"In the age of Trump, Mark Lilla's engaging and provocative book is a must-read. The Once and Future Liberal: After Identity Politics is full of insights on the failure of the identity politics movement, and on what progressives have to do to capture America's imagination and secure the common good."-- William Julius Wilson, author of More Than Just Race
"Though it's a book written by a liberal Democrat for liberal Democrats, every conservative who cares about the future of American politics should read it...The Once and Future Liberal: After Identity Politics is a punchy, no-BS guide to how the Democrats can make the future their own...a must-read."-- American Conservative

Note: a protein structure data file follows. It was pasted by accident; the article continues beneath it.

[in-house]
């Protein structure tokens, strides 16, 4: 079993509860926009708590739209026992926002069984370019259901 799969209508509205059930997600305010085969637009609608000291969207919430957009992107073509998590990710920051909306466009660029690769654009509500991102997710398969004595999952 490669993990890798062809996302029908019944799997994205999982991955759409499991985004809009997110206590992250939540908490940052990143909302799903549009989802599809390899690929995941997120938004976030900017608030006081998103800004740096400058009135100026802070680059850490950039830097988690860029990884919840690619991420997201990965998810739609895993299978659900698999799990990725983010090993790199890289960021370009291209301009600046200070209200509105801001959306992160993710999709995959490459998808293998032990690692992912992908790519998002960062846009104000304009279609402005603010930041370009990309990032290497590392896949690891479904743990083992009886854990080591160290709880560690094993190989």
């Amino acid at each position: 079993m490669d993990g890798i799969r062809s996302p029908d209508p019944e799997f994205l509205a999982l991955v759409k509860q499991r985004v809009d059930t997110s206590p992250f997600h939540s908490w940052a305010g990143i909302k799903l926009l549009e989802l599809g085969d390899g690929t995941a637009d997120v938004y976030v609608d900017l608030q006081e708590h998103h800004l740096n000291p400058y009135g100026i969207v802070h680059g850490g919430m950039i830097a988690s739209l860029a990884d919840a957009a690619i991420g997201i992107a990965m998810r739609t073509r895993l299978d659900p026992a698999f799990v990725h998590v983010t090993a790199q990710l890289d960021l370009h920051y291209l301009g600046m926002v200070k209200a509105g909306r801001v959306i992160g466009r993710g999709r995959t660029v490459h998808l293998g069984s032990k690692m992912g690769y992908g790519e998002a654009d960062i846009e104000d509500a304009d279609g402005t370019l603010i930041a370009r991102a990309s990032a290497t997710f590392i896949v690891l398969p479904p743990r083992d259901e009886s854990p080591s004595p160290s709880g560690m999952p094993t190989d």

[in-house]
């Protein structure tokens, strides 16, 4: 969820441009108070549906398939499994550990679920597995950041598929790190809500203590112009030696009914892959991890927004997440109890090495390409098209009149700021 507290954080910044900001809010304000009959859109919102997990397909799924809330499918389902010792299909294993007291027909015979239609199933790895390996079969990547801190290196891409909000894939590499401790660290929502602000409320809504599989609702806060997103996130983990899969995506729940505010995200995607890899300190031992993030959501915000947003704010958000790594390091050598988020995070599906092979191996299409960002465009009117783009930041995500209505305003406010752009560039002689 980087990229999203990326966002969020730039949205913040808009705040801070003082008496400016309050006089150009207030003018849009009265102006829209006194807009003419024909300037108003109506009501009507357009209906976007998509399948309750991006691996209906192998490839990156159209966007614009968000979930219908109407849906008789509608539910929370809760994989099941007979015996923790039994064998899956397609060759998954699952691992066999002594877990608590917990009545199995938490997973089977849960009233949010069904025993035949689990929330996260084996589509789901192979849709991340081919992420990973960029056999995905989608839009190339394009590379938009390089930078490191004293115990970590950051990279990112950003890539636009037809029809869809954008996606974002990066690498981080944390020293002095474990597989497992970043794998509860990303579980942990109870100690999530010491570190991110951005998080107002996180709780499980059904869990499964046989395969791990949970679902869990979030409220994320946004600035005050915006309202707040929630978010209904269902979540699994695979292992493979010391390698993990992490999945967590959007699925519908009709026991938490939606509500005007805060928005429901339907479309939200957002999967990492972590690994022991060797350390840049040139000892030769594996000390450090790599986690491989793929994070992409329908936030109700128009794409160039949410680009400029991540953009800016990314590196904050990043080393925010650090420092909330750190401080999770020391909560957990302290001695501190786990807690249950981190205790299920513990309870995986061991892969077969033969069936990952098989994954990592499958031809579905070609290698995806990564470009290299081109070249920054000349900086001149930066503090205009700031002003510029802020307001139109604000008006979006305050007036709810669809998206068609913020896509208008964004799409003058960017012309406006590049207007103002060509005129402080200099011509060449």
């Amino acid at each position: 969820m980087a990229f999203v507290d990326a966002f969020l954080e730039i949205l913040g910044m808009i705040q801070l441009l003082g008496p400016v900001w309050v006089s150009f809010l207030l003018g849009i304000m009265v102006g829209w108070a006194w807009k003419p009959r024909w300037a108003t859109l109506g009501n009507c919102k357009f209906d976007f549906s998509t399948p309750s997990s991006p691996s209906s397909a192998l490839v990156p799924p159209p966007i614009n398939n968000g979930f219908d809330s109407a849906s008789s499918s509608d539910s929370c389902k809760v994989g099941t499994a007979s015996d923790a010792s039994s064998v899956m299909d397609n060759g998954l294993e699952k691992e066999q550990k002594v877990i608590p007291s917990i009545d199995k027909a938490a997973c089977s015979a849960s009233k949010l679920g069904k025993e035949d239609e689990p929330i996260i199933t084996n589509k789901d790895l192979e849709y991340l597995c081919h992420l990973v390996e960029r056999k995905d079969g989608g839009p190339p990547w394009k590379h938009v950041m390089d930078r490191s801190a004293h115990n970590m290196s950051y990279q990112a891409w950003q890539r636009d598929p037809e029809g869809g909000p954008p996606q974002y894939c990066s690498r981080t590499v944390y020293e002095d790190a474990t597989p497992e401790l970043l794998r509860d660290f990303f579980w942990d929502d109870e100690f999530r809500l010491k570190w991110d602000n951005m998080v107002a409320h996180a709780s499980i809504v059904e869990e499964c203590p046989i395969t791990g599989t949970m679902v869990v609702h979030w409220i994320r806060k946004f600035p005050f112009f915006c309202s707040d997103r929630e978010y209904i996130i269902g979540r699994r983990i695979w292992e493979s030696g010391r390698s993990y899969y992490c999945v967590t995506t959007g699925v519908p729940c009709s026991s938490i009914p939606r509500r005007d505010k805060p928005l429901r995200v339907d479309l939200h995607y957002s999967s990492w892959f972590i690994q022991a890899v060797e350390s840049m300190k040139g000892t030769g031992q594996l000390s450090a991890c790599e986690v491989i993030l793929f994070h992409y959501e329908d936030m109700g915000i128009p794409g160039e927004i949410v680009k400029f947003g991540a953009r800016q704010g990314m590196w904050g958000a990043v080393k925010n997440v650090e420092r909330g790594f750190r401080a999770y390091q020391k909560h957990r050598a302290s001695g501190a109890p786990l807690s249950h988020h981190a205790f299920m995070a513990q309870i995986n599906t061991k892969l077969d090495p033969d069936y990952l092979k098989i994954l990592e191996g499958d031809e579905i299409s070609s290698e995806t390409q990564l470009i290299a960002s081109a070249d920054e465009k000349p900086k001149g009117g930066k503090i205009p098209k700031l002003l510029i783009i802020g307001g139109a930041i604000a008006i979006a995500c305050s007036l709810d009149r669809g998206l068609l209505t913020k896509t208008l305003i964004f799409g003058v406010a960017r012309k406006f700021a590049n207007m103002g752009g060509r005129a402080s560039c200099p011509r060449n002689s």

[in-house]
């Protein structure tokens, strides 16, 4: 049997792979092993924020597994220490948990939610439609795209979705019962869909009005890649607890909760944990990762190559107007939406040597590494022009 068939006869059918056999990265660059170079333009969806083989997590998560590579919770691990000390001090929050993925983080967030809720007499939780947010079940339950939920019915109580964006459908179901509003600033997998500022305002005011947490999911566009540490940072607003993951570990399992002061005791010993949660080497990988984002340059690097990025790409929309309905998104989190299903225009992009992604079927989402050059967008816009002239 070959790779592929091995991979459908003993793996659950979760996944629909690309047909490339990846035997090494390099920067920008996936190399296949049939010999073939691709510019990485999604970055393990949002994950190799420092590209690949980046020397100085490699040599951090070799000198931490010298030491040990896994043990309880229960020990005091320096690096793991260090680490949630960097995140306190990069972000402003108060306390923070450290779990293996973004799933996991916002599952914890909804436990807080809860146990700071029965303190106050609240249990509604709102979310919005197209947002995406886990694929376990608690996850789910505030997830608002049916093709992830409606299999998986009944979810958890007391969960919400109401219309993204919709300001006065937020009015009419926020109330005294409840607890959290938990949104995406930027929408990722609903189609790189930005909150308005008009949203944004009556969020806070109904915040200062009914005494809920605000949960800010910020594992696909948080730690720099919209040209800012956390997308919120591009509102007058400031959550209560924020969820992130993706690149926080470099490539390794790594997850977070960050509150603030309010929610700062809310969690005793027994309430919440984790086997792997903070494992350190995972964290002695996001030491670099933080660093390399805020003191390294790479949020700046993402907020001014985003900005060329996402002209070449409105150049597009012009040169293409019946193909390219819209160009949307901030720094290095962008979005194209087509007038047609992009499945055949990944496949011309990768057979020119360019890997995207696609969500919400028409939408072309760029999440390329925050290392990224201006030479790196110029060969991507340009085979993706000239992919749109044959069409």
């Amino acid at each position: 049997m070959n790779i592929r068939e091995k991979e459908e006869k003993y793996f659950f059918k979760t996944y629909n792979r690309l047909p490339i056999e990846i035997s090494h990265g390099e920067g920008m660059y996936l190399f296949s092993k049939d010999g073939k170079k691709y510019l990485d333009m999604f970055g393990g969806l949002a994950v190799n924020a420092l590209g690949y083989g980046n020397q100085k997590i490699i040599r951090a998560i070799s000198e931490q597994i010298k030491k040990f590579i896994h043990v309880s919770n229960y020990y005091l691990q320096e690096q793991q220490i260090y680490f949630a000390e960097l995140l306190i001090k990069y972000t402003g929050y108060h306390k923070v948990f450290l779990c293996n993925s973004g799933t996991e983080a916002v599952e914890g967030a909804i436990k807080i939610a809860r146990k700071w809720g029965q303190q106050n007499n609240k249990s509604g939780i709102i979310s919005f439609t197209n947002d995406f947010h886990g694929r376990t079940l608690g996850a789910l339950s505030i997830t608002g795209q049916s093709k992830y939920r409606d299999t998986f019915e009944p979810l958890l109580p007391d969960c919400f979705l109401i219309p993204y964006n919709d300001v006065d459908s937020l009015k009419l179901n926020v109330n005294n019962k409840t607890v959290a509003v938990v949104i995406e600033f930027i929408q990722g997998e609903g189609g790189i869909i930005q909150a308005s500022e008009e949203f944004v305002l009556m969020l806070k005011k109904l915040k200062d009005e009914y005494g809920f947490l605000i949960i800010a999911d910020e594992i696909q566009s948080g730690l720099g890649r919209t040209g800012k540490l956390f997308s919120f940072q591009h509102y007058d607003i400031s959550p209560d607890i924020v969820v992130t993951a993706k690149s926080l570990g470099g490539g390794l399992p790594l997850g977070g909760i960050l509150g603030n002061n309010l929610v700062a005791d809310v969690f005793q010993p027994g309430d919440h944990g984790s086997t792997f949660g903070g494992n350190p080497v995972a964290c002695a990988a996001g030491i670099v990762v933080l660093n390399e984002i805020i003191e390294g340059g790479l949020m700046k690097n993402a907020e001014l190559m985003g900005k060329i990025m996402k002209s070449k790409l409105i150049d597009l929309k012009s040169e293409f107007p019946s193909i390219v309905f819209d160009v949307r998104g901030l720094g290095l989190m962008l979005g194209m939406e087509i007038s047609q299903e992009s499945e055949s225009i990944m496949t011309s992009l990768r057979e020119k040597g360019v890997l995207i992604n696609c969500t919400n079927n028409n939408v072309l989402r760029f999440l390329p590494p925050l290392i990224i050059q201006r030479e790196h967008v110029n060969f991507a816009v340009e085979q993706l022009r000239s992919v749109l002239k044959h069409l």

Mark Lilla is Professor of the Humanities at Columbia University and a prizewinning essayist for the New York Review of Books and other publications worldwide. His books include The Shipwrecked Mind: On Political Reaction; The Stillborn God: Religion, Politics, and the Modern West; and The Reckless Mind: Intellectuals in Politics. He lives in Brooklyn, New York.
Lilla is a frustrated liberal.
Reagan pictured a more individualistic America where families and small communities and businesses would flourish once freed from the shackles of the state
As Lilla says, "And now we face far right populist websites mixing half-truths, lies, conspiracy theories, and fabrications into a toxic brew eagerly swallowed by the credulous, the angry, and the menacing. Liberals have become America’s ideological third party, lagging behind self-declared independents and conservatives, even among young voters and certain minority groups. . . . , the Roosevelt Dispensation, stretched from the era of the New Deal to the era of the civil rights movement and the Great Society in the 1960s, and then exhausted itself in the 1970s. The second, the Reagan Dispensation, began in 1980 and is now being brought to a close by an opportunistic, unprincipled populist."